GPs say mental health complaints are now the number one reason for visits and are pushing for a new Medicare item number to allow them to counsel patients, which takes longer than the 20 minutes currently provided for.
Australians for Mental Health spokesperson Steve Michelson said cost and stigma were both factors in discouraging people from seeking therapy.
“We hear heartbreaking stories everyday from our thousands of members across Australia who can’t access quality mental health care when they need it,” Mr Michelson said.
“GPs continue to do incredible work in their local communities, but we know from people with lived experience that seeking help from a psychiatrist, psychologist or counsellor can be intimidating, particularly when it involves taking time off work.”
He called for mental health to be made “a national political priority” to reduce stigma and “ensure a greater take up of mental health plans”.
The Medicare rebate for a psychologist session is $126.50 for a clinical psychologist and $86.15 for a generalist registered psychologist, but many practitioners charge more – leaving gap fees as high as $100 or more.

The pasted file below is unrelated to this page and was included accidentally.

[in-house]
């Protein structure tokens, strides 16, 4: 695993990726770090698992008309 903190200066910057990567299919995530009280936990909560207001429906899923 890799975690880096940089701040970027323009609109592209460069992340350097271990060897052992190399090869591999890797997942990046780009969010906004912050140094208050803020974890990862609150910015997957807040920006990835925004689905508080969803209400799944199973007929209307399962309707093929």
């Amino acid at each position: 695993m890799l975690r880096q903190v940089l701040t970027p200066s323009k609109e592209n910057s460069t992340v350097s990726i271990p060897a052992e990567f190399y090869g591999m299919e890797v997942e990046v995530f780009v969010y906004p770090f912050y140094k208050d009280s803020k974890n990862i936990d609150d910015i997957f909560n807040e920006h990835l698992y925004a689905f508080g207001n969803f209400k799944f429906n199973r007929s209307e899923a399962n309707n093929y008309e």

The AIHW report showed that 388,418 Australians saw a psychiatrist, which requires a GP referral and not a mental health plan, in 2017-18.
Royal Australian College of General Practitioners chief executive Harry Nespolon said patients given mental health plans often presented in a distressed state after a personal crisis.
“Often the fact they’ve turned up and talked to someone is enough to make them feel better,” Dr Nespolon said.
“Seeing a psychologist is expensive, it can be inconvenient as you need to go multiple times … over a period of time, so the total cost can be high.”
The federal government’s Medical Benefits Schedule review has recommended that a new Medicare item number be created for “preventative” psychology sessions, and that the cap on the number of Medicare-rebated sessions be lifted from 10 to 70 in the most severe cases.
Prime Minister Scott Morrison has made mental health a key focus of his government, and has tasked Health Minister Greg Hunt with reducing the nation’s suicide rate.
The Productivity Commission is also conducting a review of the mental health system and probing how the $9 billion spent each year is allocated.
Dana is health and industrial relations reporter for The Sydney Morning Herald and The Age.